Coaching Parents of Children with Feeding Disorders

November 13th, 2019
By: JobsTherapy.com Content Staff

For parents of children with feeding and swallowing disorders, the normal holiday stress can be amplified, both by family members at home and by workers and customers in restaurants and public places. Intrusive questions, rude comments, unsolicited advice and prolonged stares at the sight of a feeding tube all can take the fun away from family gatherings and visits to restaurants.

In the ASHA Leader, a publication of the American Speech-Language-Hearing Association, Jennifer Wilson, a clinical instructor at the University of Tennessee Health Science Center, offers several holiday tips for parents of children with feeding and swallowing disorders. And she recommends that parents share them with loved ones in advance to avoid awkward conversations, especially those in front of the child.

Educate family members – Direct family members to respected online resources such as ASHA’s website, Feeding Matters, an international organization for parents and health-care professionals who manage pediatric feeding disorders, the website of the National Foundation for Swallowing Disorders.

Prepare simple explanations and responses – Parents should explain the child’s medical problem, and how he or she receives intervention, to family members, either early in the trip or beforehand, in a straightforward way that is easy to understand.

In the ASHA Leader, Wilson offers the following example: “Tony has trouble using the muscles in his mouth and throat. His muscles are not strong and coordinated. He is working on getting stronger in therapy.”

Similarly, parents can prepare simple answers to commonly asked questions, according to the ASHA Leader. If a relative asks what happened to cause the child not to be able to eat normally, a parent can explain that a premature baby has underdeveloped lungs that cause the baby to struggle to coordinate the suck-swallow-breathe process. This condition caused the child to have difficulty with drinking bottles.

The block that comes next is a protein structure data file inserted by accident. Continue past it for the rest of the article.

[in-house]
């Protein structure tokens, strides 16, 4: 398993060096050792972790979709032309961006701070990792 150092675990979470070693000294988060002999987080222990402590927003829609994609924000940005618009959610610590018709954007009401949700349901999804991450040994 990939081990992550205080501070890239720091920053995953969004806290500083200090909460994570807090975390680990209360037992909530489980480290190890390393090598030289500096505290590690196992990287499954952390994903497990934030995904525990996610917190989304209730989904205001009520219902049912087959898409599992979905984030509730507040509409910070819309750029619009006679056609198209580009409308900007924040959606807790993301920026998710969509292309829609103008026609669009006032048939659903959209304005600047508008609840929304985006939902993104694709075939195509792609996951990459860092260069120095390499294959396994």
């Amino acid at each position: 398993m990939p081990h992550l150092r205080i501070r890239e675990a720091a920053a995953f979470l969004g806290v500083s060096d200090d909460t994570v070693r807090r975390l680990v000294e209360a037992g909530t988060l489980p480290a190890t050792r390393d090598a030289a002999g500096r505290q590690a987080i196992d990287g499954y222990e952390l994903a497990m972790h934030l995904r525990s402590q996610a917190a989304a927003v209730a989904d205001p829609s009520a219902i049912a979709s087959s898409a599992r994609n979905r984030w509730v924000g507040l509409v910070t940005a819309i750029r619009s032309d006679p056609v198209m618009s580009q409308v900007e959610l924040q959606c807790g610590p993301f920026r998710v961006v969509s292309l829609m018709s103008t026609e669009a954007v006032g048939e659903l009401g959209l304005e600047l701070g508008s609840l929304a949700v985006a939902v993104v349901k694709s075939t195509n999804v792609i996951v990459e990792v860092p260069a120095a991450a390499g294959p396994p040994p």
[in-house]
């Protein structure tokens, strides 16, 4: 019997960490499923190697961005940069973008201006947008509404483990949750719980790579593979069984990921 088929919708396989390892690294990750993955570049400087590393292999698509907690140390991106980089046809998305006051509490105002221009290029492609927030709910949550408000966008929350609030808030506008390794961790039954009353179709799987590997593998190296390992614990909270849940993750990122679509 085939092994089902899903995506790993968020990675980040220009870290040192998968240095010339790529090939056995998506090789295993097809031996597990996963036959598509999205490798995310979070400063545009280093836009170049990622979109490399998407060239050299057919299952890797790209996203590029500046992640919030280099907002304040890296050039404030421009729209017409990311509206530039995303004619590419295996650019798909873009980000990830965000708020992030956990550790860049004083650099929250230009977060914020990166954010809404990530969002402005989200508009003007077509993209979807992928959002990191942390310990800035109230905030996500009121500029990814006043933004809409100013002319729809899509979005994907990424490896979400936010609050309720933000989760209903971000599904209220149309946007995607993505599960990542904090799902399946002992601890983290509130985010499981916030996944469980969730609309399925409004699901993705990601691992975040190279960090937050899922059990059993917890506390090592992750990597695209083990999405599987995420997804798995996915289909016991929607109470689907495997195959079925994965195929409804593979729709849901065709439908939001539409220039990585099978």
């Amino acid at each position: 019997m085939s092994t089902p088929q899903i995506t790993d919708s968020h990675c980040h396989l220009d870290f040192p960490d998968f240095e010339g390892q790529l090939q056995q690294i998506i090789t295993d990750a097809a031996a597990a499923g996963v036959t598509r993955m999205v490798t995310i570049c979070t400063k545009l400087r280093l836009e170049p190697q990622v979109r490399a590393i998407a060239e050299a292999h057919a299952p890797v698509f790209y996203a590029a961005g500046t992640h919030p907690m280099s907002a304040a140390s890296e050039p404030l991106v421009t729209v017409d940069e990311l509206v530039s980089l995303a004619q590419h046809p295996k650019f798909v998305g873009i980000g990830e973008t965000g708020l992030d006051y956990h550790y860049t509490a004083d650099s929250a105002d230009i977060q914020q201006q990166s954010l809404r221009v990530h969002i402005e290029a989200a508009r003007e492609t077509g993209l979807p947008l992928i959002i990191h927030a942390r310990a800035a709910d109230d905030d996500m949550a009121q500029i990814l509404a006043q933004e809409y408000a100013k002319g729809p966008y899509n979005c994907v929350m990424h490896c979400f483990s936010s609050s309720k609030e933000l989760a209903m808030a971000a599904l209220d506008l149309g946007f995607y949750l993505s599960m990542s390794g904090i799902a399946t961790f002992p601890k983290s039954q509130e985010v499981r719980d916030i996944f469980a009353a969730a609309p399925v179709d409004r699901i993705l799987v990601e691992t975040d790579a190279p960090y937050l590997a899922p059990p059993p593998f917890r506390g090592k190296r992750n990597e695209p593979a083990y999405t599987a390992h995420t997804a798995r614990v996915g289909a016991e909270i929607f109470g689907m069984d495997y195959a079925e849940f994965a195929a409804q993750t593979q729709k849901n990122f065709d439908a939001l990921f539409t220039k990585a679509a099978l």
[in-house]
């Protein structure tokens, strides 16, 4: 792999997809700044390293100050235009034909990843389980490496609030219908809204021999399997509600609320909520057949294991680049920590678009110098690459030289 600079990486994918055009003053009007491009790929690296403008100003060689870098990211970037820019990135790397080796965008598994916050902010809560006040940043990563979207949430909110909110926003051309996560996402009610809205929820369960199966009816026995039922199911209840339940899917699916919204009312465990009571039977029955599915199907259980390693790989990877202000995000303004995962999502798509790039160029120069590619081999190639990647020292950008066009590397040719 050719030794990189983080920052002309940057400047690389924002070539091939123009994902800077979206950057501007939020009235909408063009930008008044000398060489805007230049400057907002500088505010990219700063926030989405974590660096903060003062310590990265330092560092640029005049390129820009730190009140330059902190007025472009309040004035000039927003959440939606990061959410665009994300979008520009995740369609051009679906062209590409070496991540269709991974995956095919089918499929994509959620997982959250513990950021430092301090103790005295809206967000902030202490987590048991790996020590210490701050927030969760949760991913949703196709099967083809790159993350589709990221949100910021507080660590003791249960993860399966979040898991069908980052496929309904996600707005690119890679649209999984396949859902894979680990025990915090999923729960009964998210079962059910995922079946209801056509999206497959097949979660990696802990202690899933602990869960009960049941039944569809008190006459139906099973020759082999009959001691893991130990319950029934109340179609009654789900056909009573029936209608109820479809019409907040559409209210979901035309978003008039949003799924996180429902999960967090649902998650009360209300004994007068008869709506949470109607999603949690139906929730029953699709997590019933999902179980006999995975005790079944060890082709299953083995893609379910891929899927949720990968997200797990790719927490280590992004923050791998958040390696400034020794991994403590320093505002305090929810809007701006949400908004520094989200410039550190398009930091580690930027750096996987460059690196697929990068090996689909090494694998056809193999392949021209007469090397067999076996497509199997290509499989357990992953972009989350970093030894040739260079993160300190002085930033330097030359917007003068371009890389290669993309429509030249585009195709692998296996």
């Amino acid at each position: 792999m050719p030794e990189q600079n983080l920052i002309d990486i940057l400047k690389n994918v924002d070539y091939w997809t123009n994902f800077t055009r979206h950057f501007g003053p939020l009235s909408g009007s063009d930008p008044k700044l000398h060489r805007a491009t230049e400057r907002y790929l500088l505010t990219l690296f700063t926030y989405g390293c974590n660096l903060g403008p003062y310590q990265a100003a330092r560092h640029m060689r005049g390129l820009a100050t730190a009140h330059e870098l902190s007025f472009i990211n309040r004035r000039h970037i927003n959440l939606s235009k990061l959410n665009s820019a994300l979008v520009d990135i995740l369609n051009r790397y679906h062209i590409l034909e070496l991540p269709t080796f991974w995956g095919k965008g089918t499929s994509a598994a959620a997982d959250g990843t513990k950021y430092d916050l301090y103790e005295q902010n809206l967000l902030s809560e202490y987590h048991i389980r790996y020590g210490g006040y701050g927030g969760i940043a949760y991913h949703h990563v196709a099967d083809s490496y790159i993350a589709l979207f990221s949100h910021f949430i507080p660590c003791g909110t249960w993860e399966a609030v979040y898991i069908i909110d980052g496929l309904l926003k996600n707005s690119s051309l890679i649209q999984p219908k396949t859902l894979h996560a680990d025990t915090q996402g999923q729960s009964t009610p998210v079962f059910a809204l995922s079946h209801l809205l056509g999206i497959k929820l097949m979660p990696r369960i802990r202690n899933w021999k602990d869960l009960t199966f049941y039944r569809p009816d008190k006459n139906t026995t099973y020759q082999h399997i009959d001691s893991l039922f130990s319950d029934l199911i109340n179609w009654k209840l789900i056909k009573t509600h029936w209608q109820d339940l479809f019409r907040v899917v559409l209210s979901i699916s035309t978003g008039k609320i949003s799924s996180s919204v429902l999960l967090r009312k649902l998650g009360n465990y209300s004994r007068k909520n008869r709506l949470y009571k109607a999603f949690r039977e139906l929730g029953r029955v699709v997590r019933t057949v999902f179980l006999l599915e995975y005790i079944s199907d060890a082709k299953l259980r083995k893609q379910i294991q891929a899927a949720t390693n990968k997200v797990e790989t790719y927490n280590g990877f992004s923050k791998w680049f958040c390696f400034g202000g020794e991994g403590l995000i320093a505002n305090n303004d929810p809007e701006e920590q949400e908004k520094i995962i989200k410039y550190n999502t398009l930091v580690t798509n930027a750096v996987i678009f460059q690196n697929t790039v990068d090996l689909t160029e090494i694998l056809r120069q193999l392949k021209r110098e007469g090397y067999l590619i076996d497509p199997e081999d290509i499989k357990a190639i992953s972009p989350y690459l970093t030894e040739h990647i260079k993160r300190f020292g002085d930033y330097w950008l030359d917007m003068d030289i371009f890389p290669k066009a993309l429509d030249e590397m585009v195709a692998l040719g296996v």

Show the child’s progress – Wilson says parents can create a “social story” about the child’s medical journey to help family members and friends better understand it. The social story could comprise a series of photos organized on a tablet or a booklet of printed pictures, beginning with illustrations of the medical challenges, progress toward improvements and ending with the child’s goals for his treatment.

Providing these tools to family members and friends before or soon after arriving for a family gathering can make parents more comfortable during holiday festivities, the ASHA Leader says. In addition, these resources can help parents and child patients understand that they always have done what is best for the child throughout this medical journey. By sharing their children’s stories, parents can advocate for their kids and increase public awareness of feeding and swallowing disorders, the article says.

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